Greg White (42:24):
So, what should we be forecasting? We should be forecasting the movers and consumers of those products. That’s a foundational thing that needs to change. And now, today, for instance, with the data that’s available, it’s a lot easier to forecast, it ain’t easy. Or at least to use robust data so that when it is available we can have a better shot at forecasting the actual influencers on movement of products. That’s just one example. But I think there are other —
Lyle Ekdahl (42:52):
You know, Greg, I haven’t taken exception to much of what you said. No. I’m just going to pick on a little piece here. The items themselves, yes, the items themselves are not people. But they’re becoming more intelligent. And they’re being embedded with intelligence, with the ability to generate more levels of data ever before thought possible. That is a huge fundamental impact to business models – huge – and how we view systems and how we interact.
Greg White (43:32):
And it does. I think that informs things like forecasting or whatever you [inaudible].
Lyle Ekdahl (43:37):
Absolutely. Absolutely. Absolutely.
Greg White (43:39):
That robustness of data, we could get really deep.
Lyle Ekdahl (43:46):
Data is not the harder [inaudible].
Greg White (43:44):
Lyle Ekdahl (43:47):
Data is the application at the end of the day.
Greg White (43:49):
So, the bigger point there really is that the robustness of data is one example of where it enables us to cease to use best practice and to start to develop and impart – and to your point, Lyle, there are lots of angles to attack this – new practice that is better than what we are calling practice today.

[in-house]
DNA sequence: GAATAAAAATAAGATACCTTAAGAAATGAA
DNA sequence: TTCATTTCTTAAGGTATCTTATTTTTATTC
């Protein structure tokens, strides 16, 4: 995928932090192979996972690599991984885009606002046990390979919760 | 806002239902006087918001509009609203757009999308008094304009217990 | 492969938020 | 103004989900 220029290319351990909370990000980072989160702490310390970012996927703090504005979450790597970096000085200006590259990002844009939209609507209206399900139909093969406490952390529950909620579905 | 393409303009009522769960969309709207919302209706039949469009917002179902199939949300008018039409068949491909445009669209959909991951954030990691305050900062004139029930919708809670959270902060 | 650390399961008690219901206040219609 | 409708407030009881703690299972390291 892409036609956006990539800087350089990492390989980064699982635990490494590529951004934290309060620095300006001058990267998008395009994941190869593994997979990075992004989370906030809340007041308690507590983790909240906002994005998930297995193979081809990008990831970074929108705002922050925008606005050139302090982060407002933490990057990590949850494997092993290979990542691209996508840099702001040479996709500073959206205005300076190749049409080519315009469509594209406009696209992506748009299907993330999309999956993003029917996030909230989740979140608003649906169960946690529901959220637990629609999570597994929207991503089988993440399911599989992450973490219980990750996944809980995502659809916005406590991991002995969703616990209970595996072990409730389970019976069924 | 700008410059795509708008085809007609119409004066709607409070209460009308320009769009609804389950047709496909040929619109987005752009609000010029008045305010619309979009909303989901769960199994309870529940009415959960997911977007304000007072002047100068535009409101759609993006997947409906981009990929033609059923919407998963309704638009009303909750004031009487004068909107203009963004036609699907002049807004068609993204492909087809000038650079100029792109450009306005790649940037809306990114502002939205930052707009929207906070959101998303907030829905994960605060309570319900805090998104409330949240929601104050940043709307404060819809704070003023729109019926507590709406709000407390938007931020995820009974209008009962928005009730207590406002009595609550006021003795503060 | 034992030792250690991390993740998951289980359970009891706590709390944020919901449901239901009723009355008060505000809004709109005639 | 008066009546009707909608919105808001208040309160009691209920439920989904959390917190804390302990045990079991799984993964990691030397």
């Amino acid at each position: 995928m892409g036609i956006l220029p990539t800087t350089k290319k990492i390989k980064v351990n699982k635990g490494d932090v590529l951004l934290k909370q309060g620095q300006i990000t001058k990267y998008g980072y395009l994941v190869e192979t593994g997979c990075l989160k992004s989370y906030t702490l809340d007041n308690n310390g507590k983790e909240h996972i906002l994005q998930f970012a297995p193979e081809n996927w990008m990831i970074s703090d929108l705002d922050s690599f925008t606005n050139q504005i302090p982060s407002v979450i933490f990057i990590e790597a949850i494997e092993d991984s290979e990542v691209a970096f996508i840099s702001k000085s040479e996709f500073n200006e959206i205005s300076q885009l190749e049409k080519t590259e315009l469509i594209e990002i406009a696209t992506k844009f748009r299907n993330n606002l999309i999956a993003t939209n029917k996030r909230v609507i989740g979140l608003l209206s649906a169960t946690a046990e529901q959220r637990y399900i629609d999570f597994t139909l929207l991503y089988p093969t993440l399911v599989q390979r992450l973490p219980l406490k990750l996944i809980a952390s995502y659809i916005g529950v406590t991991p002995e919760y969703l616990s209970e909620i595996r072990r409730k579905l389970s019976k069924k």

Lyle Ekdahl (44:14):
And it changes. Given the changing state of the world that we live in, it has to be evolutionary. It has to change over time. It’s not a one time thing. And it has to be informed by the data. And the data will be constantly changing. It’ll get richer, as we just said, and it will be constantly changing.
Scott Luton (44:33):
So, let me jump in here, we got a few minutes —
Greg White (44:37):
Scott Luton (44:38):
Yeah. Really, it is tough to have these conversations, big massive transformational conversations in an hour – really, less than an hour by the time we make introductions and whatnot. I want to share this quick comment from Kim Winter – our dear friend from Dubai – “Great show, team. Much of the tech wisdom is way above my pay grade.” Kim, kindred spirits, my friend. I feel you. I feel that in the bone. Great to have you here.
Scott Luton (45:01):
Okay. So, Lyle and Greg – Lyle, getting back to you here for a second. So, you mentioned the platform and you and Greg both have kind of spoken about the platforms required, where we are, and where we’re going so we’re not doing a hundred miles an hour in the wrong direction towards the land of irrelevance that you were painting the picture of earlier. Anything else you want to expand on in terms of the concept of that platform, Lyle, and any thoughts you want to tee up for our next conversation? Because we got two more installments as part of this Decoding Digital Transformation coming. Lyle.